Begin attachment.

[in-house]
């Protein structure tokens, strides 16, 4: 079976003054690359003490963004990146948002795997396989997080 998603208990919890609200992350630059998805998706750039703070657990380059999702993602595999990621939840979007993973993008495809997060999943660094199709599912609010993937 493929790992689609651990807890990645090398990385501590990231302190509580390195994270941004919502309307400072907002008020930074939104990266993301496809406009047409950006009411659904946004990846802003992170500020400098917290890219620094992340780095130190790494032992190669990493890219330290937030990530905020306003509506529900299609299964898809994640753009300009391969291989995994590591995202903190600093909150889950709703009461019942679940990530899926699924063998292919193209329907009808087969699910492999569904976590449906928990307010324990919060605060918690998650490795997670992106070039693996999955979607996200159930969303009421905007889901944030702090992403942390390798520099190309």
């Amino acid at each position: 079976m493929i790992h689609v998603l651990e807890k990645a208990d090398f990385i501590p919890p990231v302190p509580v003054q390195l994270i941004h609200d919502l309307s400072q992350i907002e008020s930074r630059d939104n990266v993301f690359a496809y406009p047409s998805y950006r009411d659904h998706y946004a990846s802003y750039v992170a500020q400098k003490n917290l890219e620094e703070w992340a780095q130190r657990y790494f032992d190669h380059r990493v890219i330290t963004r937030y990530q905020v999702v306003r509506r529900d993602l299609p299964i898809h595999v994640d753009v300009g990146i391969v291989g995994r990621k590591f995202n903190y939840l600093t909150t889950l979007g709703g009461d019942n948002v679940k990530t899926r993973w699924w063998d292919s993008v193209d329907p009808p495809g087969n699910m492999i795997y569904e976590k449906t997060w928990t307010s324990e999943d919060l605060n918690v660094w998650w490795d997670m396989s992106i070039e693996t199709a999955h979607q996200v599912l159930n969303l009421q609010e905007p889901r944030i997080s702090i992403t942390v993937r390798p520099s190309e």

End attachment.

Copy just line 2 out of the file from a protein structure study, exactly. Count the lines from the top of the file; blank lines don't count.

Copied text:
């Protein structure tokens, strides 16, 4: 079976003054690359003490963004990146948002795997396989997080 998603208990919890609200992350630059998805998706750039703070657990380059999702993602595999990621939840979007993973993008495809997060999943660094199709599912609010993937 493929790992689609651990807890990645090398990385501590990231302190509580390195994270941004919502309307400072907002008020930074939104990266993301496809406009047409950006009411659904946004990846802003992170500020400098917290890219620094992340780095130190790494032992190669990493890219330290937030990530905020306003509506529900299609299964898809994640753009300009391969291989995994590591995202903190600093909150889950709703009461019942679940990530899926699924063998292919193209329907009808087969699910492999569904976590449906928990307010324990919060605060918690998650490795997670992106070039693996999955979607996200159930969303009421905007889901944030702090992403942390390798520099190309």